|2016 Nissan Altima SV (2.5)|
|PRICE AS TESTED||$28,935|
|VEHICLE LAYOUT||Front-engine, FWD, 5-pass, 4-door sedan|
|ENGINE||2.5L/182-hp/180-lb-ft DOHC 16-valve I-4|
|TRANSMISSION||Cont variable auto|
|CURB WEIGHT (F/R DIST)||3,266 lb (60/40%)|
|LENGTH x WIDTH x HEIGHT||191.9 x 72.0 x 57.8 in|
|0-60 MPH||7.8 sec|
|QUARTER MILE||16.0 sec @ 88.6 mph|
|BRAKING, 60-0 MPH||121 ft|
|LATERAL ACCELERATION||0.83 g (avg)|
|MT FIGURE EIGHT||27.5 sec @ 0.63 g (avg)|
|EPA CITY/HWY/COMB FUEL ECON||27/39/31 mpg|
|ENERGY CONS, CITY/HWY||125/86 kW-hrs/100 miles|
|CO2 EMISSIONS, COMB||0.62 lb/mile|
The 2017 Nissan Altima offers something you can’t get on the Toyota Camry 2.5, Chevrolet Malibu 1.5, and especially the Ford Fusion 1.5: It’s a golden combination of acceleration and EPA-rated fuel economy at the top of its class. Although no one will hit EPA estimates while testing the Altima’s impressive 0–60-mph time, performing well on those two metrics is noteworthy in a very crowded class. We took the Altima on a road trip from Los Angeles to San Francisco to determine how well-rounded the refreshed midsize sedan really is.
We’ve had mixed opinions about the Altima in the past—the car placed fifth of six cars in a Big Test comparison, although my experience with a 2013 Altima 2.5 SL was more positive. The Altima was refreshed for 2016 to address some of the issues with the 2013–2015 cars, starting with the CVT. Still a controversial choice for some drivers, the retuned transmission is one of the 2017 Altima’s best features. Aside from the restyled exterior, the Altima also gained available active safety tech and a much quieter interior.
That was really the biggest takeaway from our time on the highway; our sub-$30,000 tester was much quieter than I remember our long-term 2013 Altima. It’s really a great feature, and it helps drown out the way the CVT makes the engine drone. Yes, the Altima’s 179-hp 2.5-liter naturally aspirated I-4 still moans a bit, but it’s more subdued than the 2013–2015 Altima owners and rental-car drivers may have experienced. (Our test car was a 2016 with 182 hp; the 2017 model is identical except for a 50-state 179-hp rating.) The CVT is responsive, too—whether in town or on the highway, the car is always ready to respond, and the engine-braking button on the side of the transmission stalk remains just as helpful for when you want to slow down but avoid using the brakes or showing others your taillights as it was on our 2013 long-termer.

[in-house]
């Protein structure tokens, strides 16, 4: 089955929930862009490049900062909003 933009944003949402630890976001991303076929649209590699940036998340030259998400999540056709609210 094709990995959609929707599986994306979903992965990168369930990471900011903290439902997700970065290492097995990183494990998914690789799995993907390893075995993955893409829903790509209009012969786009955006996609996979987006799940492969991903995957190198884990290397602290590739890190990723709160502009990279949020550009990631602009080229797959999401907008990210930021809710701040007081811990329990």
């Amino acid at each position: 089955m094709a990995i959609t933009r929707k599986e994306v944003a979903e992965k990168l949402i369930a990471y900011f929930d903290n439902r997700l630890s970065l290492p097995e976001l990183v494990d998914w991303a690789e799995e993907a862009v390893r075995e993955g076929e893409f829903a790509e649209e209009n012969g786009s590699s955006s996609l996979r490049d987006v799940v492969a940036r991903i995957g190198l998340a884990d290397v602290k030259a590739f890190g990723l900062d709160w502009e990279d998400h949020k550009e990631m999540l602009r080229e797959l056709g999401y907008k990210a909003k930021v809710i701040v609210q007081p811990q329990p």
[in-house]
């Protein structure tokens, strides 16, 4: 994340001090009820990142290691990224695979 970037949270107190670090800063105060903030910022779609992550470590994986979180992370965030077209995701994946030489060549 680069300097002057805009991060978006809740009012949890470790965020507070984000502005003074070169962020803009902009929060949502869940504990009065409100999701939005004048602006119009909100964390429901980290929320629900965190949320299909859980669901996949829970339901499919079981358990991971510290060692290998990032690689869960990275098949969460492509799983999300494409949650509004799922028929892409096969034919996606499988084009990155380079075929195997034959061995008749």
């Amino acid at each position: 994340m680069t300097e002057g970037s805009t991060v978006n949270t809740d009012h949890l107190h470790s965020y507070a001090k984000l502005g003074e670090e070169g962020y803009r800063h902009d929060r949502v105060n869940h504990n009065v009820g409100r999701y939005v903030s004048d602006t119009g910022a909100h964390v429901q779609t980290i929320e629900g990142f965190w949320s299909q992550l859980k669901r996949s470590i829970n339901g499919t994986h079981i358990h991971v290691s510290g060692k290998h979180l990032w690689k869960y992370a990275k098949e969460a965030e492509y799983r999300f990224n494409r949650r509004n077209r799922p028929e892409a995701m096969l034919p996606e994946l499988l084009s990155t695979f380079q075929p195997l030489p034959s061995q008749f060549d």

Were Motor Trend to ever organize a WGMSDR (World’s Greatest Midsize Sedan Drag Race), the 2017 Altima would be fighting for the lead. We clocked a 0–60 time on our moderately equipped tester of just 7.8 seconds, which may not sound all that great before you remember this is the base engine. Compared to others we’ve tested, that’s effectively tied with the 2016 Mazda6 (7.9 seconds), two-tenths quicker than a 2016 Volkswagen Passat 1.8T (8.0 seconds), and 0.6 second ahead of a 2015 Hyundai Sonata Limited 2.4 (8.4 seconds). The Altima 2.5 is also quicker than the 2017 Toyota Camry I-4 (8.5 seconds) and the 1.5-liter turbo versions of the 2017 Ford Fusion and 2016 Chevrolet Malibu, which reach 60 in 9.1 and 8.5 seconds, respectively.